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Storing volume in multiple physical files

Topics: Feature Requests, Users Discussion
Oct 15, 2015 at 9:18 PM
Having big (10s or 100s of Gigas) file will probably draw suspicion to being a disk volume, and this compromises the criteria of plausible deniability

I recommend providing an option of splitting the logical volume into multiple files, preferably with different sizes and names, will possibly reduce suspicion of having something hidden inside

My thinking is:
  1. Adding a logical layer over the physical storage
  2. Having some user friendly way to consolidate the randomly (or selectively) named files into a volume, for example, an encrypted header in the first file pointing to other files, or whatever
  3. Providing options to select name(s), size(s) and path(s) of the files
What do you think about that?
Oct 15, 2015 at 9:36 PM
I think, in theory, this is not a bad idea. In reality however, this would be a overkill.... If one goes for such large container files, he would be much better off creating multiple volumes rather than working with one volume of ie 500GB. If that is the case, then he would better encrypt the whole partition. Also, if your idea is to be implemented, there will be a performance issue due to the fragmentation of the container etc.....

As to the idea of plausible deniability, i am not a big fan of it.... i think in the not so distant future, the laws will be adapted in such a way, that you will be forced to reveal both your hidden and visible volume. If you open only one volume (the outer one), it will be deemed you have not provided the correct password and will be held liable....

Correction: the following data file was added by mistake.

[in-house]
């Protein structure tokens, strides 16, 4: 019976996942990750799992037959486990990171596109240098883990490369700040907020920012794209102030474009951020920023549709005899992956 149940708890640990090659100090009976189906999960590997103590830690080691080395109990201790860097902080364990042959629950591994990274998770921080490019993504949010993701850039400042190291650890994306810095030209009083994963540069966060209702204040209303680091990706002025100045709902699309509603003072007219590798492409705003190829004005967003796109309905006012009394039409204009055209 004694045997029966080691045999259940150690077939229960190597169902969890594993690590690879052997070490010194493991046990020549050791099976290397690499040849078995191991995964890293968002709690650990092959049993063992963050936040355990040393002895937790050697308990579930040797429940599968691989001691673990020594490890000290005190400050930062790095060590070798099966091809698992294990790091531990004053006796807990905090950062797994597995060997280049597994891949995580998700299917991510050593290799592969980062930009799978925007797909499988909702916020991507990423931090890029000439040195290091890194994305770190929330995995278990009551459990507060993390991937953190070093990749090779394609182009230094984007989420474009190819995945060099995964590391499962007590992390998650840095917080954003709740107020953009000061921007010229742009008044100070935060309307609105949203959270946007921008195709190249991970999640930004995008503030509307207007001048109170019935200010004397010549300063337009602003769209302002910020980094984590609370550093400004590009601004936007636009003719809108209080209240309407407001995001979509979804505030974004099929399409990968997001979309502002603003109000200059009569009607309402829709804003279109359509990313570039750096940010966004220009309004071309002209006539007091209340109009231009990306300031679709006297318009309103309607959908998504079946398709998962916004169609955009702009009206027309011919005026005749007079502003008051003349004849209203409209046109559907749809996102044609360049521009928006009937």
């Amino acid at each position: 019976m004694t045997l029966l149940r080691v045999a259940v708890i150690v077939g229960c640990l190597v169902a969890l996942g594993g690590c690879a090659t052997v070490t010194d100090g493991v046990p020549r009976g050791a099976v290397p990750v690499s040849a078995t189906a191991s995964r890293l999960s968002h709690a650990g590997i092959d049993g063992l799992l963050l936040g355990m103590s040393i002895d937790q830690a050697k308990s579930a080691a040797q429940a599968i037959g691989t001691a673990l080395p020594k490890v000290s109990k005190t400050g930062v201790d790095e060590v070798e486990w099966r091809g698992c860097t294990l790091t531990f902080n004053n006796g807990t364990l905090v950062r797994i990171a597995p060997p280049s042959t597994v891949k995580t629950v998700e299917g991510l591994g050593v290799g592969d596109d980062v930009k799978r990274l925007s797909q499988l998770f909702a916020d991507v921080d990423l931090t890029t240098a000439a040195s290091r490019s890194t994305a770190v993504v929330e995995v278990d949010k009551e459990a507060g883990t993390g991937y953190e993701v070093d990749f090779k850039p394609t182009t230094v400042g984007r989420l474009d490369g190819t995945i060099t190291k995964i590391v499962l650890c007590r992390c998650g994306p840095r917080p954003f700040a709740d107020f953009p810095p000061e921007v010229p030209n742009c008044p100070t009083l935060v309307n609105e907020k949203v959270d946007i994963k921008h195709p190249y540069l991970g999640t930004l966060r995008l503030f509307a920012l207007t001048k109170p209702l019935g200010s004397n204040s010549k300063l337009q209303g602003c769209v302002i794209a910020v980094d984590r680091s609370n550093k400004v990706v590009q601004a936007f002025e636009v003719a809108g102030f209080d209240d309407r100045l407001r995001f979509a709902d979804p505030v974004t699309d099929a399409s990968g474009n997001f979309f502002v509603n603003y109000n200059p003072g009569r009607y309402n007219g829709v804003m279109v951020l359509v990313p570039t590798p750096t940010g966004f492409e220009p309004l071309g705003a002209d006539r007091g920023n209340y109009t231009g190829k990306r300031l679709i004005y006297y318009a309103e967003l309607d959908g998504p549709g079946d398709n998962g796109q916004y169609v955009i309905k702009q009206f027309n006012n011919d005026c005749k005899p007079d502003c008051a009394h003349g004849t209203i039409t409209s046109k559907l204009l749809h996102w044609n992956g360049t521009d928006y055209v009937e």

and dont tell me this can not work as not everybody makes a hidden volume..... i will tell you then that it is not that everybody encrypts his data in the first place and there may be random files in everybody's computers so forcing one to reveal his password doesnt really defer much from forcing you to reveal 2 passwords....
Oct 16, 2015 at 3:06 AM
Thank you for sharing your thoughts @Alex512

That's an interesting argument, so let me tell you my thoughts. Yes, if you're working with some tech savvy entities that have the power to force you to reveal the hidden volume, then you're in a situation. But why be in such situation in the first place? The whole scenario you propose starts at the point where your container got exposed. I'm talking one step before that; not even drawing attention to a suspiciously large file

Let's put it that way: I'm an investigator/hijacker/whatever who's searching for anything interesting on a computer, I find even a 60 GB file titled Section14.rxm, or Beauty.mvk but it doesn't render as a movie, or whatever, wouldn't this at least draw my attention? But if the container is scattered between several physical files what may look just like tmp or swap files and left where it's normal to have ill-named files, then no way he'll even think about asking, and if he did it'll be a piece of cake to deny
Oct 16, 2015 at 4:15 PM
x0rchid, I fully understand your point..... however, suppose you have an option to divide the container into smaller parts, how big in GB/MB would you make them? 1GB each? 10MB? Just give me an idea....

If i am investigating your PC and I find a 60GB random file, I dont think it will be more suspicious to me than if I would find 60 files of 1GB each..... or 6000 random files of 10MB each.... dont you think? :)

Dont get me wrong - your idea is worth considering! It is just that in security software (and not only), sometimes overloading the product with options and precautions may leave you open to other vulnerabilities..... The code has to be kept as simple as possible..... the processes as transparent and as clear as they can be.... otherwise you have the situation of TC where you can audit it and still miss serious vulnerabilities.......
Oct 21, 2015 at 1:10 AM
This can be easily accomplished by using hjsplit (a free file splitting / joining utility) on a VeraCrypt container file. In theory you could rename each piece to any name you wanted, as long as you knew how to reverse the file renaming before using hjsplit to rejoin the pieces back into the original VeraCrypt container file.
Oct 22, 2015 at 7:19 PM
Not really commenter8... I think the initial idea is to have the volume split into different files and locations and mounted it AS THEY ARE (as still being split into different files) and working with them while the different parts remain separated.....
Nov 11, 2015 at 6:26 AM